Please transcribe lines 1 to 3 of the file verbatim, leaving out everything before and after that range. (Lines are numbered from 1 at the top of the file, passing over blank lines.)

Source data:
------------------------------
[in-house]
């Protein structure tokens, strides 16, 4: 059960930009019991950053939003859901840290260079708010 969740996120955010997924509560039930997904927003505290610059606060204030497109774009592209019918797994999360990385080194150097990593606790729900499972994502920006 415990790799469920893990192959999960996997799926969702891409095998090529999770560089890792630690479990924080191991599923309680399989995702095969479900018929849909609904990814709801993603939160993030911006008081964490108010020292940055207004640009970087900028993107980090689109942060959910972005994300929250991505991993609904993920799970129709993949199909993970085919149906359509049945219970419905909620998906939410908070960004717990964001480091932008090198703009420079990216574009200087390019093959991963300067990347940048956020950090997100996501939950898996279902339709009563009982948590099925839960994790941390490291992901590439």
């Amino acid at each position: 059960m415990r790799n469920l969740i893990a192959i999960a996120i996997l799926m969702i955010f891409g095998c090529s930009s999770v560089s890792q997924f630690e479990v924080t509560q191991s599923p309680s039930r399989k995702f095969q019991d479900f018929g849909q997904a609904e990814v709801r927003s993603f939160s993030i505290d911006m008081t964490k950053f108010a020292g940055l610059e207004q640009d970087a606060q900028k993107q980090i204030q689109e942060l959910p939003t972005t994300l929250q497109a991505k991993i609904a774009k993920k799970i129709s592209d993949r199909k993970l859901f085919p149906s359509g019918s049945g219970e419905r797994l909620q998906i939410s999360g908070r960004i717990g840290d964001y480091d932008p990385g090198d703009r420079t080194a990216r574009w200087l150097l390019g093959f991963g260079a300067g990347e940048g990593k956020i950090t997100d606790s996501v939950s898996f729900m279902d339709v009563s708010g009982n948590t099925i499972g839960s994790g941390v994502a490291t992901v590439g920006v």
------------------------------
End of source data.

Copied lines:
[in-house]
């Protein structure tokens, strides 16, 4: 059960930009019991950053939003859901840290260079708010 969740996120955010997924509560039930997904927003505290610059606060204030497109774009592209019918797994999360990385080194150097990593606790729900499972994502920006 415990790799469920893990192959999960996997799926969702891409095998090529999770560089890792630690479990924080191991599923309680399989995702095969479900018929849909609904990814709801993603939160993030911006008081964490108010020292940055207004640009970087900028993107980090689109942060959910972005994300929250991505991993609904993920799970129709993949199909993970085919149906359509049945219970419905909620998906939410908070960004717990964001480091932008090198703009420079990216574009200087390019093959991963300067990347940048956020950090997100996501939950898996279902339709009563009982948590099925839960994790941390490291992901590439």
């Amino acid at each position: 059960m415990r790799n469920l969740i893990a192959i999960a996120i996997l799926m969702i955010f891409g095998c090529s930009s999770v560089s890792q997924f630690e479990v924080t509560q191991s599923p309680s039930r399989k995702f095969q019991d479900f018929g849909q997904a609904e990814v709801r927003s993603f939160s993030i505290d911006m008081t964490k950053f108010a020292g940055l610059e207004q640009d970087a606060q900028k993107q980090i204030q689109e942060l959910p939003t972005t994300l929250q497109a991505k991993i609904a774009k993920k799970i129709s592209d993949r199909k993970l859901f085919p149906s359509g019918s049945g219970e419905r797994l909620q998906i939410s999360g908070r960004i717990g840290d964001y480091d932008p990385g090198d703009r420079t080194a990216r574009w200087l150097l390019g093959f991963g260079a300067g990347e940048g990593k956020i950090t997100d606790s996501v939950s898996f729900m279902d339709v009563s708010g009982n948590t099925i499972g839960s994790g941390v994502a490291t992901v590439g920006v």